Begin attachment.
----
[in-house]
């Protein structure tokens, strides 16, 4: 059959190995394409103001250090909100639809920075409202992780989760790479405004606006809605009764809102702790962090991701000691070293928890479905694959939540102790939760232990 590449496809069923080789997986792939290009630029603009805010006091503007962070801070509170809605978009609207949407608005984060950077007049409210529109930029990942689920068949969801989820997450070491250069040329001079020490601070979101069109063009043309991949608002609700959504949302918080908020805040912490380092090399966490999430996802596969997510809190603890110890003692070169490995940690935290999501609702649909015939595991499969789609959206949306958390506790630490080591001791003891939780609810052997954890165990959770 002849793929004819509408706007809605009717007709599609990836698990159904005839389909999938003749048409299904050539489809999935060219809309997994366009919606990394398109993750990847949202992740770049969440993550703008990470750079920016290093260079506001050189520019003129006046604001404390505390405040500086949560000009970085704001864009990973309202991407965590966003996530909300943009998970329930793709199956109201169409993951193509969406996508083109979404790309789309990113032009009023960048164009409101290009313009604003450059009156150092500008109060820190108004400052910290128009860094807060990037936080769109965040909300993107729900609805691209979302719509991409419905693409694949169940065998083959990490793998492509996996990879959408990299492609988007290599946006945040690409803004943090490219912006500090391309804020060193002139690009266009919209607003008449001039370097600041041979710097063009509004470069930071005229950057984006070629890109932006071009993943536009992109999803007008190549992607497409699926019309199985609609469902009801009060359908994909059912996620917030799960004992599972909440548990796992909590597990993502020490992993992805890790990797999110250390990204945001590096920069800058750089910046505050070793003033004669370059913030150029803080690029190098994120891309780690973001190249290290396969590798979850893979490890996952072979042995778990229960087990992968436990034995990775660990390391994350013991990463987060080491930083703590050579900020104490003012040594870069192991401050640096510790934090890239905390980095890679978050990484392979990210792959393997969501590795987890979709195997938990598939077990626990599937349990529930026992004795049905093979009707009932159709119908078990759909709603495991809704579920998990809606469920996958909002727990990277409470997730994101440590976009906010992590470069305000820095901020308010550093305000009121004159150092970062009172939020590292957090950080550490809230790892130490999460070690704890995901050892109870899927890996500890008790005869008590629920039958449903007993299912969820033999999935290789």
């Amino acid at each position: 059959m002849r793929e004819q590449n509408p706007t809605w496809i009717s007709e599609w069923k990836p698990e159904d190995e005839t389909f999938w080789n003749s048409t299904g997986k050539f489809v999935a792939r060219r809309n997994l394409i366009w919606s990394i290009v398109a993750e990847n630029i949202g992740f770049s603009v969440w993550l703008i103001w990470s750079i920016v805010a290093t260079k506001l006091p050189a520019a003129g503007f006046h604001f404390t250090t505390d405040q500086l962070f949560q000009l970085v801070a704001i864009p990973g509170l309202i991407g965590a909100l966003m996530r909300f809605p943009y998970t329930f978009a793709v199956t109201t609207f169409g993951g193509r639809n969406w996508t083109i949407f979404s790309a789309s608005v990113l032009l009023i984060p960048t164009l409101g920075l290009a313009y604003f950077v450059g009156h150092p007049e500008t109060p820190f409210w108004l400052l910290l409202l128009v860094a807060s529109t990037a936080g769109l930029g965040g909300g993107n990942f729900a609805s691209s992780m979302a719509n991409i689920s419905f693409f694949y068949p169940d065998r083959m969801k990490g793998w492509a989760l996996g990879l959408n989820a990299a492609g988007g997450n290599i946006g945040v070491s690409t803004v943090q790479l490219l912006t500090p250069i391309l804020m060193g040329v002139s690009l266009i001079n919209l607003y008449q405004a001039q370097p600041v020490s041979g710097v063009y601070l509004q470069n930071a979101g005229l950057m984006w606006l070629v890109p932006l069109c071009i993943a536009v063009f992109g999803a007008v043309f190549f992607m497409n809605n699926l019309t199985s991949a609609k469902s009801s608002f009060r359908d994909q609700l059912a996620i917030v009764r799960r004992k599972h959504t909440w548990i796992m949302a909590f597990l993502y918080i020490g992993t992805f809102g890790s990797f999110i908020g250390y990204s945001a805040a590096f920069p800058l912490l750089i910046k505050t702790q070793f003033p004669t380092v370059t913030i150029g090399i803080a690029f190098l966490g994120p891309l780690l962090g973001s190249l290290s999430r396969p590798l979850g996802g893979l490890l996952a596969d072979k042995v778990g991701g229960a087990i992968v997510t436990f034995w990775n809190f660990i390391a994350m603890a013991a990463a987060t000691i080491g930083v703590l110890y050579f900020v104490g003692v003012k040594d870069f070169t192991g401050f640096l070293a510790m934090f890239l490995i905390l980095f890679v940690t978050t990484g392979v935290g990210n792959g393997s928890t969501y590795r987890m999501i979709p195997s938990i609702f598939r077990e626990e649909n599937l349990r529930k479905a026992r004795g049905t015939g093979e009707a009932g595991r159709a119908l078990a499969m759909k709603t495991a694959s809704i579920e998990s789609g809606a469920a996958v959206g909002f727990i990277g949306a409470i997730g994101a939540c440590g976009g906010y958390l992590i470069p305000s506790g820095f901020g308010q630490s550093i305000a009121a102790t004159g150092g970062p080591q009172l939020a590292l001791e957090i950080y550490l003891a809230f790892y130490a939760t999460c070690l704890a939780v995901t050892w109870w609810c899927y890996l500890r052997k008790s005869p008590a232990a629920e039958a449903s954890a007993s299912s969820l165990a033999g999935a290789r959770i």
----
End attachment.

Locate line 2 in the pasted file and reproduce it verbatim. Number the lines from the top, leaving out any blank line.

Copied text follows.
């Protein structure tokens, strides 16, 4: 059959190995394409103001250090909100639809920075409202992780989760790479405004606006809605009764809102702790962090991701000691070293928890479905694959939540102790939760232990 590449496809069923080789997986792939290009630029603009805010006091503007962070801070509170809605978009609207949407608005984060950077007049409210529109930029990942689920068949969801989820997450070491250069040329001079020490601070979101069109063009043309991949608002609700959504949302918080908020805040912490380092090399966490999430996802596969997510809190603890110890003692070169490995940690935290999501609702649909015939595991499969789609959206949306958390506790630490080591001791003891939780609810052997954890165990959770 002849793929004819509408706007809605009717007709599609990836698990159904005839389909999938003749048409299904050539489809999935060219809309997994366009919606990394398109993750990847949202992740770049969440993550703008990470750079920016290093260079506001050189520019003129006046604001404390505390405040500086949560000009970085704001864009990973309202991407965590966003996530909300943009998970329930793709199956109201169409993951193509969406996508083109979404790309789309990113032009009023960048164009409101290009313009604003450059009156150092500008109060820190108004400052910290128009860094807060990037936080769109965040909300993107729900609805691209979302719509991409419905693409694949169940065998083959990490793998492509996996990879959408990299492609988007290599946006945040690409803004943090490219912006500090391309804020060193002139690009266009919209607003008449001039370097600041041979710097063009509004470069930071005229950057984006070629890109932006071009993943536009992109999803007008190549992607497409699926019309199985609609469902009801009060359908994909059912996620917030799960004992599972909440548990796992909590597990993502020490992993992805890790990797999110250390990204945001590096920069800058750089910046505050070793003033004669370059913030150029803080690029190098994120891309780690973001190249290290396969590798979850893979490890996952072979042995778990229960087990992968436990034995990775660990390391994350013991990463987060080491930083703590050579900020104490003012040594870069192991401050640096510790934090890239905390980095890679978050990484392979990210792959393997969501590795987890979709195997938990598939077990626990599937349990529930026992004795049905093979009707009932159709119908078990759909709603495991809704579920998990809606469920996958909002727990990277409470997730994101440590976009906010992590470069305000820095901020308010550093305000009121004159150092970062009172939020590292957090950080550490809230790892130490999460070690704890995901050892109870899927890996500890008790005869008590629920039958449903007993299912969820033999999935290789």